For most of our small-to-medium sized clients (who are admittedly not large corporations with an army of SDRs) we do very well with a Custom Lifecycle Stage set up something like this:
- New Lead (we relabel the default Lifecycle Stage of "Lead" to "New Lead" since it is used natively for all HubSpot form submissions)
- Nurture (we relabel the default Lifecycle Stage of "Marketing Qualified Lead" to "Nurture")
- Attempted (we relabel the default Lifecycle Stage of "Sales Qualified Lead" to "Attempted")
- In Sequence (we create a new Lifecycle Stage here)
- Open Deal (we relabel the default Lifecycle Stage of "Opportunity" to "Open Deal" unless they are using the Salesforce Integration, in which case we keep the default of "Opportunity".)
- Customer (we keep default Lifecycle Stage of "Customer")
- Ex-Customer (we create a new Lifecycle Stage here)
- DQ-Delete (we create a new Lifecycle Stage here)
This is our basic template for most clients and it allows us to effectively segment our entire database of Contacts as to exactly where they are in our attempts towards creating a relationship with them.
For instance, we can now peer into their CRM with thousands of Contacts and see where every single one of them is in their Lifecycle journey AND provide a timeline for when they got there (remember the "Became a [Lifecycle Stage] Date" property?).
Another added benefit is that any changes in the Lifecycle Stage are available to display on your Contact's timeline whereas Lead Status changes are not. This is an added benefit for daily users of HubSpot to easily see and filter on important timeline events providing added context to the relationship.
Custom Lifecycle Stage vs Company (Account) Status
The Lifecycle Stage property is unique in that it is shared between BOTH the Contact and the Company object. In it's original form, this was intended as a way to help HubSpot users keep their data better aligned between both objects.
For instance, if you have the "Sync Lifecycle Stages" checkbox selected and a Company moves up from "Lead" to "Opportunity," any associated Contacts with that Company will progress up to "Opportunity" as well.
NOTE: If there are some Contacts with a Lifecycle Stage beyond "Opportunity" like "Customer", they will not be pulled backwards to the "Opportunity" stage. Also, this is not a bi-directional setting, meaning Contacts that advance to a Lifecycle Stage beyond what the associated Company has as a Lifecycle Stage will not update the Company Lifecycle Stage.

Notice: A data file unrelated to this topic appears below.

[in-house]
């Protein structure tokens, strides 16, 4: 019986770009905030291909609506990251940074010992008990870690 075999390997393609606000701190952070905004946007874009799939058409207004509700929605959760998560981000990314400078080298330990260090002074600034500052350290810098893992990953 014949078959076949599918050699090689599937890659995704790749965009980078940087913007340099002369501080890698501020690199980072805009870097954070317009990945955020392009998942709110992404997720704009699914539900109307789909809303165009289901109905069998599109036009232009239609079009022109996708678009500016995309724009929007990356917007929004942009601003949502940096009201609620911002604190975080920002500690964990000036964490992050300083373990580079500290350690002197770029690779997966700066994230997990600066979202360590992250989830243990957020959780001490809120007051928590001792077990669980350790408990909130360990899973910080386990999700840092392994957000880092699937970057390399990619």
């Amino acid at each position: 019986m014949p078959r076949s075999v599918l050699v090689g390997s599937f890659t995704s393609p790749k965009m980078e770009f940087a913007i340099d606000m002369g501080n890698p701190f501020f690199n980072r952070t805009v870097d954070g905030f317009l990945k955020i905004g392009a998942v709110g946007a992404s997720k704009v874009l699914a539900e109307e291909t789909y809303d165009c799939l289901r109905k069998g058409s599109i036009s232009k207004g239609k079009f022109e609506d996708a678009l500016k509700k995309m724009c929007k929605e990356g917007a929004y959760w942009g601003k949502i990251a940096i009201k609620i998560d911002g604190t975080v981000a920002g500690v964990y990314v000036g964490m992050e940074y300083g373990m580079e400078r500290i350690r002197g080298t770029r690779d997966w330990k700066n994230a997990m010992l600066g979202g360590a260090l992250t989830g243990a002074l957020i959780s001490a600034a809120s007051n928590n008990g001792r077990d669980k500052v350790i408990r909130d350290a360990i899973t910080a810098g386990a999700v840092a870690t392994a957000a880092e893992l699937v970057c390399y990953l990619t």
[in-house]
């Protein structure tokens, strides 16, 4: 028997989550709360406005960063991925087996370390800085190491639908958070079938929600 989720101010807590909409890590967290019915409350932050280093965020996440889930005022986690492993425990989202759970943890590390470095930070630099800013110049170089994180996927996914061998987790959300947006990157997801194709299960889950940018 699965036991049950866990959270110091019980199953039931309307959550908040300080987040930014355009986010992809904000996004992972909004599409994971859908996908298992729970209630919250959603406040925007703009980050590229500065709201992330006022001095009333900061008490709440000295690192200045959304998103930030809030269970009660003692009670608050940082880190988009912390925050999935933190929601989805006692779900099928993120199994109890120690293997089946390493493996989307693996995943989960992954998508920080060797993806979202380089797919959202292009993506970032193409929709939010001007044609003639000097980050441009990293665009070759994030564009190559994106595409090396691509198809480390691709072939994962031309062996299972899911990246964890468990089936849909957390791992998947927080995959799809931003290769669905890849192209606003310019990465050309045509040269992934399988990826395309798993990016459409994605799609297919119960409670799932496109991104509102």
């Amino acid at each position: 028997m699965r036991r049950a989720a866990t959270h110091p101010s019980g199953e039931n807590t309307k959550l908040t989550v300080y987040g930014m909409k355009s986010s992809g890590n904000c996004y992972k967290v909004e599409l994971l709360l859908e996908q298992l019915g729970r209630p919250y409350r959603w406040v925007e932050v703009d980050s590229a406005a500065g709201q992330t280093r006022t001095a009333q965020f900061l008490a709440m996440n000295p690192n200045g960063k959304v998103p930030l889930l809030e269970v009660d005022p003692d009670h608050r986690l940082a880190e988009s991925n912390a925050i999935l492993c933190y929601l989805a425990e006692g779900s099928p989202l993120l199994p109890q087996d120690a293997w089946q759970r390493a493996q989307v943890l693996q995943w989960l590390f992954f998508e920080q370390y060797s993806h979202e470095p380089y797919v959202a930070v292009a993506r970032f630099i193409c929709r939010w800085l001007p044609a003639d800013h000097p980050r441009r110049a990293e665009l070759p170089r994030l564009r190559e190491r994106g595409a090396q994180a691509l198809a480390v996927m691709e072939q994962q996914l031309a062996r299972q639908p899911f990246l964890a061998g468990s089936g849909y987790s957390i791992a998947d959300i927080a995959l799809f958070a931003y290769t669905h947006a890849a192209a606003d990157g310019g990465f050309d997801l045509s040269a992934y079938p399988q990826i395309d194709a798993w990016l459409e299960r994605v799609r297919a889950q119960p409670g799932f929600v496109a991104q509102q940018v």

This sounds great, but in practice, we haven't seen this work very well for anything outside of becoming a "Customer." For one, the Lifecycle Stage for a Company is rarely categorized by a stage like "MQL" or "SQL" because those are usually terms for an individual Contact. Contacts and Companies are inherently two different animals, so trying to track them the same way usually doesn't work well.
Also, the Company object is, by definition, an aggregate or grouping of all the associated Contacts at that Company, and each Contact could actually be in a different Lifecycle Stage, so this can create confusion. What if one Contact really should remain "Subscriber" while another is an active "SQL?" Do you want to update the Subscriber to "SQL" too? We find that this default behavior can be a little too disruptive and confusing for managing a shared database of Contacts between Marketing and Sales.
For these reasons, with our clients, we find that not syncing or using the Lifecycle Stage at the Company level is usually the best way to go. This way you can use a separate value on the Company to track very high-level stage changes in the overall relationship and then relate those back to the associated Contacts only when necessary.
For example, we most often simply use the standard Company "Status" property to segment our Company records into just 3-4 high-level values like: Prospect, Target, Customer, Customer-Renewal, and Ex-Customer and then use a workflow to update the Contacts only when we want to make extra sure the Contacts are kept in sync.
Funnel Reporting/Ordering of Stages
The Lifecycle Stage is what drives the native funnel reports in HubSpot, so you should take extreme care here to understand the impacts of any customization you make. As a system field. the Lifecycle Stage captures important time stamps on when a Contact moves from one stage to the next, and HubSpot uses this information to calculate your funnel conversion rates. These are the "Became a [stage name]" properties you see when building your reports.
Even with the ability to customize Lifecycle Stages, the default in HubSpot continues to be that once they move to the next stage, they cannot be moved backwards (without using a workflow to override it). So, for example, if a "Customer" Contact submits a form, they will not revert back to a "Lead" Lifecycle Stage by default.
Because of this we recommend that you try to maintain a generally linear progression of any new Lifecycle Stages you decide to use because they will be represented in your funnel analytics reports.